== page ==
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Meme Culture and the Illusion of Free Will

Meme Culture and the Illusion of Free Will

According to Dawkins (2016), the meme culture is an inevitable response to cultural evolution. Memes may be transmitted from one person to another through imitation. A good example of cultural transmission through memes is through fashion trends. People tend to copy fashion trends from people they look up to or relate to. For instance, reggae lovers tend to maintain dreadlocks as an established culture. The culture has been passed across generations as successive generations pick the style as a way of connecting with the community of reggae lovers. Cultural transmission through memes is also expressed through behavior, style, and the way people conduct their daily transactions (Dawkins, 2016). Dawkin, therefore, implies that memes are cultural units that populate the mind and act as cultural genes. However, it is worth noting that culture is not the sole creator of culture. Economic and social factors also play a role in shaping culture.

Based on the concept of culture creation through memes, free will is an illusion. Human thoughts are a product of the laws that determine their memes (Hills, 2019). However, it is not possible for people to determine that their actions are a product of underlying memes. Another explanation that cements Dawkin’s position on free will is that people make spontaneous choices and decisions that surprise them and others. Although the metaphysical world is influenced by knowledge and current reality, there are still passive forces that influence actions even without noticing (Hills, 2019). Human behavior cannot, therefore, be explained by any knowledge set they have imbibed at any given moment. Apart from the memes that shape how humans behave, there are also economic, social, and historical factors that influence behavior. People are not always aware of these underlying influences.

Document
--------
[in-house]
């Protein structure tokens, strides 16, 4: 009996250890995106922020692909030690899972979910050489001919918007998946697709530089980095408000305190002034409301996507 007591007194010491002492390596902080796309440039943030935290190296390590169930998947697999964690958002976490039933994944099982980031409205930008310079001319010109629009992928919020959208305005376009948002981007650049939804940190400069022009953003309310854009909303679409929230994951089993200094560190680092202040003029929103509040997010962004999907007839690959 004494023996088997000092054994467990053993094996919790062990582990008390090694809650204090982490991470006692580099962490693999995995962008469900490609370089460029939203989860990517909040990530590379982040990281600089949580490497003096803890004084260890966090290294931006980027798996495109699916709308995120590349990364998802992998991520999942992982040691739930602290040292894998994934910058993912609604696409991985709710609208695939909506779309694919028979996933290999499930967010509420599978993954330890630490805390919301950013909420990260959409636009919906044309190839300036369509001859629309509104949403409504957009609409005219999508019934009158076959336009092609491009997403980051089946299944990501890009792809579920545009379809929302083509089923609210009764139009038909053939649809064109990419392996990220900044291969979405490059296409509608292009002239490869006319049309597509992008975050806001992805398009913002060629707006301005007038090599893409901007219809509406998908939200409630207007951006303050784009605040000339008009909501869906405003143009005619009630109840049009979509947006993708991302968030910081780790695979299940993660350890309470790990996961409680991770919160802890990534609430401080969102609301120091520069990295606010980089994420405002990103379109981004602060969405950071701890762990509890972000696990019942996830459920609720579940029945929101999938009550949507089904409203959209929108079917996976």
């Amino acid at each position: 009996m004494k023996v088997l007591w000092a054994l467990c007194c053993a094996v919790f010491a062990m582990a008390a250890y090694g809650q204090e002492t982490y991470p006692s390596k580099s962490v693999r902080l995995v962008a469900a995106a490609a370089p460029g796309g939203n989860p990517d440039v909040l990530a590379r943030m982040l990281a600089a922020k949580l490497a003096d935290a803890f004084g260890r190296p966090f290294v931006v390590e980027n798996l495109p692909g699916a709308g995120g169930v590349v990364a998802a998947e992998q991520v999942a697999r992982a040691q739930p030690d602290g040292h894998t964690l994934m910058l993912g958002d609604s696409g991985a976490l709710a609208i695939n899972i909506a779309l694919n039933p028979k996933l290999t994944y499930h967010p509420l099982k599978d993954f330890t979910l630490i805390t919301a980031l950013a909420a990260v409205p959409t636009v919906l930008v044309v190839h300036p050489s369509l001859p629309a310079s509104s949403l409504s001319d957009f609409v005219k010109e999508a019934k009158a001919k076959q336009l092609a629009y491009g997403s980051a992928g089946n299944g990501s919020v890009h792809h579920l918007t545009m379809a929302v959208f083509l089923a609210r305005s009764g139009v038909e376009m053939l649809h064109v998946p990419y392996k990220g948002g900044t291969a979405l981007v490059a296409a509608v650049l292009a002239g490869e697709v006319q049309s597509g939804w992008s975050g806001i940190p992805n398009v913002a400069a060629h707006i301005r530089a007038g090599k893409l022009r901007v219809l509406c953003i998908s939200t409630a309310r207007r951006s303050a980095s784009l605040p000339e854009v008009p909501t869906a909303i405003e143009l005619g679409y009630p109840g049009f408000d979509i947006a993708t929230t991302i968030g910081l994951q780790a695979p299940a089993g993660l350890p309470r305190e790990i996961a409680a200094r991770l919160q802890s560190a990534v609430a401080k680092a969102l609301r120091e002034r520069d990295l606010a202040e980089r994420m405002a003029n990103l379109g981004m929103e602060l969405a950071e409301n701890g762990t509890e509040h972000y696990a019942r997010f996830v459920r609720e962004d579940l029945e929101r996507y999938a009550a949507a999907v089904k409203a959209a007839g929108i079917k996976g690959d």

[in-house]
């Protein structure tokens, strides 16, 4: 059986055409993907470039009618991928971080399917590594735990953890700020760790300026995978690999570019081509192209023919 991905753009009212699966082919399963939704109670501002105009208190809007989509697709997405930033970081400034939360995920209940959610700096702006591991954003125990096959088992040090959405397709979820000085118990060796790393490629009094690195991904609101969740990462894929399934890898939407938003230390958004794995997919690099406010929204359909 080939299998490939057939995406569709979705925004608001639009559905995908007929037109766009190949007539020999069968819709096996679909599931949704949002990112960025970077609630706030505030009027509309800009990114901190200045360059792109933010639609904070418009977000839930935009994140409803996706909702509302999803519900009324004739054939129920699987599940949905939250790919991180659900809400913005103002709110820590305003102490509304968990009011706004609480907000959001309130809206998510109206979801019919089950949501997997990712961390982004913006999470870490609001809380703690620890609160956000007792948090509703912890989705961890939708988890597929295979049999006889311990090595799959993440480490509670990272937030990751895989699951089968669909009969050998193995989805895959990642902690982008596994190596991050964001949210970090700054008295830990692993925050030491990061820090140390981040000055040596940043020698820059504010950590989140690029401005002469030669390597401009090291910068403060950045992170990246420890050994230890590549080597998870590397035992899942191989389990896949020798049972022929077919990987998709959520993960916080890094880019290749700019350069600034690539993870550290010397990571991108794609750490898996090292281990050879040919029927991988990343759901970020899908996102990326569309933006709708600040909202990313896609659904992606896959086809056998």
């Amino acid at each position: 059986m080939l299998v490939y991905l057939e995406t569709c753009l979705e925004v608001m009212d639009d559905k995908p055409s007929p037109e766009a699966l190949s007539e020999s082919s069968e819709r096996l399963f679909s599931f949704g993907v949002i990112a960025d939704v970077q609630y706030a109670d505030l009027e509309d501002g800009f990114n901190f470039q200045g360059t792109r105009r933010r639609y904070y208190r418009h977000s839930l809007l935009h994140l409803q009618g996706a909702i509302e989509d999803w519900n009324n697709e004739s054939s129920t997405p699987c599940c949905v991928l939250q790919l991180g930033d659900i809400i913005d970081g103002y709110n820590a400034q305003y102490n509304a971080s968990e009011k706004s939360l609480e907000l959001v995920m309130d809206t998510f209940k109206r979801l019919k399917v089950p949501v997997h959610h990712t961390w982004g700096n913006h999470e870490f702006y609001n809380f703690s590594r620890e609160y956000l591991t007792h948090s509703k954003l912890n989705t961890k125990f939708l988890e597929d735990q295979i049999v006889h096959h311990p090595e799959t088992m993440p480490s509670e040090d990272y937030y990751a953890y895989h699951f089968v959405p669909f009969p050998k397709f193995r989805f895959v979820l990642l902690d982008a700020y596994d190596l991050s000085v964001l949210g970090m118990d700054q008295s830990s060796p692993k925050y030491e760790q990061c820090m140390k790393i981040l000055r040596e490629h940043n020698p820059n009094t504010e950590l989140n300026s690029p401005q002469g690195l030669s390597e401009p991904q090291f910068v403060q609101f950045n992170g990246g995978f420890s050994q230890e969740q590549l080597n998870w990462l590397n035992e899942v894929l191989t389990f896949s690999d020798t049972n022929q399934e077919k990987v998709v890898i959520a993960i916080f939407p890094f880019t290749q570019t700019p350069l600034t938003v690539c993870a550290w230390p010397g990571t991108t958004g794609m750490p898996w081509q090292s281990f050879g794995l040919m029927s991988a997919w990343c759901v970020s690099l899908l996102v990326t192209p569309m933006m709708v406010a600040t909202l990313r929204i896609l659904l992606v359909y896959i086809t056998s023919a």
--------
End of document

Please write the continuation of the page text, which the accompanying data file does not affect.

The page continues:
Dawkins, R. (2016). The extended selfish gene. Oxford University Press.

Hills, T. T. (2019). Neurocognitive free will. Proceedings of the Royal Society B286(1908), 20190510.


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Meme Culture

Meme Culture

Is culture created by memes?
How does this affect how we look at free will (if memes have a role to play in this all)?

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